Happy Thanksgiving! Did you know that November is National Peanut Butter Lovers Month? Well, if you are anything like the majority of the country, you are very excited for an entire month to celebrate your love of peanut butter! We rounded up some of the best recipes with peanut butter incorporated into them, as well as some fun facts about the delicious spread! Give one of the recipes below a try for a wonderful dessert today!
It takes approximately 540 peanuts to make a 12-ounce jar of peanut butter
By law in the United States, any product labeled as peanut butter must be at least 90 percent peanuts
Archibutyrophobia (pronounced A’-ra-kid-bu-ti-ro-pho-bi-a) is the fear of getting peanut butter stuck to the roof of your mouth
We spend almost $800 million a year on peanut butter in the United States
If you took all the peanut butter that Americans eat in a year, it could coat the floor of the Grand Canyon
There’s a jar of peanut butter in 75 percent of the homes in America
Each Veterans Day, Central holds a special luncheon for all employees and invites those in the military to bring in their memorabilia. This year’s Veterans Day celebration was different than in years past as we recently installed a flag pole in our front green space. We raised the flag for the first time just before our luncheon in honor of our veterans and current military members. Check out the photo gallery here!
Can you imagine an elementary school lunch without a peanut butter and jelly sandwich? How about getting on an airplane without getting a tiny bag of nuts? And as if both of those weren’t enough, what if you couldn’t even eat chili to warm you up on a cold fall evening? These are just a few items on the do not eat, touch, etc. list for people suffering from nut allergies. And while it isn’t necessarily the most common item to be allergic to, nut allergies have begun to occur more and more. Robert Wood, MD, director of the division of pediatric allergy and immunology at Johns Hopkins University School of Medicine in Baltimore told WebMD, “The number of people with peanut allergies doubled over a recent five-year period, from four in 1,000 people in 1997 to eight in 1,000 in 2002.” This growth may mean more people could potentially suffer from the ill effects of the stray peanut or tree nut, but it also means an increased awareness to the allergy.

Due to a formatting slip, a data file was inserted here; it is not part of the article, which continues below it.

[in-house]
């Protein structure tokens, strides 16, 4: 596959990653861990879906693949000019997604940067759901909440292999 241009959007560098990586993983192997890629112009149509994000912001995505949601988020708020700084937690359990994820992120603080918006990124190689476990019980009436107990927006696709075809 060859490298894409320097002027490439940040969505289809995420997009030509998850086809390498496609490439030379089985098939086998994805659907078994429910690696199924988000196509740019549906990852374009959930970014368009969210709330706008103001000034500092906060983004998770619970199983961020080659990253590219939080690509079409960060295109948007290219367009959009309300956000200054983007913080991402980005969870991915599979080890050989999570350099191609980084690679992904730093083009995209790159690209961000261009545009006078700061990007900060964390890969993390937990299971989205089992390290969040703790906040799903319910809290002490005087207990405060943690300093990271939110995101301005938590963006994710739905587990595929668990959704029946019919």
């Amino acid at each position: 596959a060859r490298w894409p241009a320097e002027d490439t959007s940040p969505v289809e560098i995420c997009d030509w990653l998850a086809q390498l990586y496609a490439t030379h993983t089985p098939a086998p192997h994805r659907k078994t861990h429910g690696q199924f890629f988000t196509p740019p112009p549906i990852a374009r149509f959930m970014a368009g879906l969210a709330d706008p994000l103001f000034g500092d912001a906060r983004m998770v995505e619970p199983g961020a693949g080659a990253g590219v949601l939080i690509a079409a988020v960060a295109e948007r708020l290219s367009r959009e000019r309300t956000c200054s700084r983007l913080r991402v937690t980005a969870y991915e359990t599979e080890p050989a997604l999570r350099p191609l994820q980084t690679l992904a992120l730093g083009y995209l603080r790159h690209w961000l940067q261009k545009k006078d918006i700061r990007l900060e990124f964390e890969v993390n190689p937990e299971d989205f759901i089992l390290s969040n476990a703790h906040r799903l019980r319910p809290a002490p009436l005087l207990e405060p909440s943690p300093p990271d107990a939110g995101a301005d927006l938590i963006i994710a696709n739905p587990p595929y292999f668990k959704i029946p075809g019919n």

What’s the difference between tree nut and peanut allergies?
Often when a person is diagnosed as allergic to peanuts they are also told to avoid tree nuts and vice versa. This is because according to the Food Allergy Initiative, “30-40% of people who have peanut allergy also are allergic to tree nuts.” But what exactly is the difference? The main answer is simply the plant family from which they are produced.